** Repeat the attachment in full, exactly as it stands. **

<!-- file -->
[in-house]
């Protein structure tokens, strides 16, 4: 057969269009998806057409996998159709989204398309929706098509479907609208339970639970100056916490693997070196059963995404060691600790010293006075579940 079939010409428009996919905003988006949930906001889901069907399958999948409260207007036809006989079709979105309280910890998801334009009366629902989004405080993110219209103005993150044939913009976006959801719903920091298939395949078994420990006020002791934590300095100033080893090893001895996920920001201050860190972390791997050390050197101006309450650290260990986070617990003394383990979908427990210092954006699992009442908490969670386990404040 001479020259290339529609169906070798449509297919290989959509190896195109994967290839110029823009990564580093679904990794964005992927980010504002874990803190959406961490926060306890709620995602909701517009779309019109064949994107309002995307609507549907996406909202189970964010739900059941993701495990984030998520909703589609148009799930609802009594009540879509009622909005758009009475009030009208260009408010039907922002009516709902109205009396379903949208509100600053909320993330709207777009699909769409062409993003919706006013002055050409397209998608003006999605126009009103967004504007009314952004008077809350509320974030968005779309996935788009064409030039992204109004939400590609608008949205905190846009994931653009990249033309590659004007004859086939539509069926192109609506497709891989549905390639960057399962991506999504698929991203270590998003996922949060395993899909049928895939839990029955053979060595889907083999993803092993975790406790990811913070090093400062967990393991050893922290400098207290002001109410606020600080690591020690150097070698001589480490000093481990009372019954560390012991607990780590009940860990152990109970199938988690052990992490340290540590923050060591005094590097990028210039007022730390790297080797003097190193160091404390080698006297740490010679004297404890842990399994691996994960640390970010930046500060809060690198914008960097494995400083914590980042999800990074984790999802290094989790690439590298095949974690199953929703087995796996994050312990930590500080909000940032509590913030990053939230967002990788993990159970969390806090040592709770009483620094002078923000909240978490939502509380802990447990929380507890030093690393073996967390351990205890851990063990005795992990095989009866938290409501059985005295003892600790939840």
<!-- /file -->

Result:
[in-house]
């Protein structure tokens, strides 16, 4: 057969269009998806057409996998159709989204398309929706098509479907609208339970639970100056916490693997070196059963995404060691600790010293006075579940 079939010409428009996919905003988006949930906001889901069907399958999948409260207007036809006989079709979105309280910890998801334009009366629902989004405080993110219209103005993150044939913009976006959801719903920091298939395949078994420990006020002791934590300095100033080893090893001895996920920001201050860190972390791997050390050197101006309450650290260990986070617990003394383990979908427990210092954006699992009442908490969670386990404040 001479020259290339529609169906070798449509297919290989959509190896195109994967290839110029823009990564580093679904990794964005992927980010504002874990803190959406961490926060306890709620995602909701517009779309019109064949994107309002995307609507549907996406909202189970964010739900059941993701495990984030998520909703589609148009799930609802009594009540879509009622909005758009009475009030009208260009408010039907922002009516709902109205009396379903949208509100600053909320993330709207777009699909769409062409993003919706006013002055050409397209998608003006999605126009009103967004504007009314952004008077809350509320974030968005779309996935788009064409030039992204109004939400590609608008949205905190846009994931653009990249033309590659004007004859086939539509069926192109609506497709891989549905390639960057399962991506999504698929991203270590998003996922949060395993899909049928895939839990029955053979060595889907083999993803092993975790406790990811913070090093400062967990393991050893922290400098207290002001109410606020600080690591020690150097070698001589480490000093481990009372019954560390012991607990780590009940860990152990109970199938988690052990992490340290540590923050060591005094590097990028210039007022730390790297080797003097190193160091404390080698006297740490010679004297404890842990399994691996994960640390970010930046500060809060690198914008960097494995400083914590980042999800990074984790999802290094989790690439590298095949974690199953929703087995796996994050312990930590500080909000940032509590913030990053939230967002990788993990159970969390806090040592709770009483620094002078923000909240978490939502509380802990447990929380507890030093690393073996967390351990205890851990063990005795992990095989009866938290409501059985005295003892600790939840």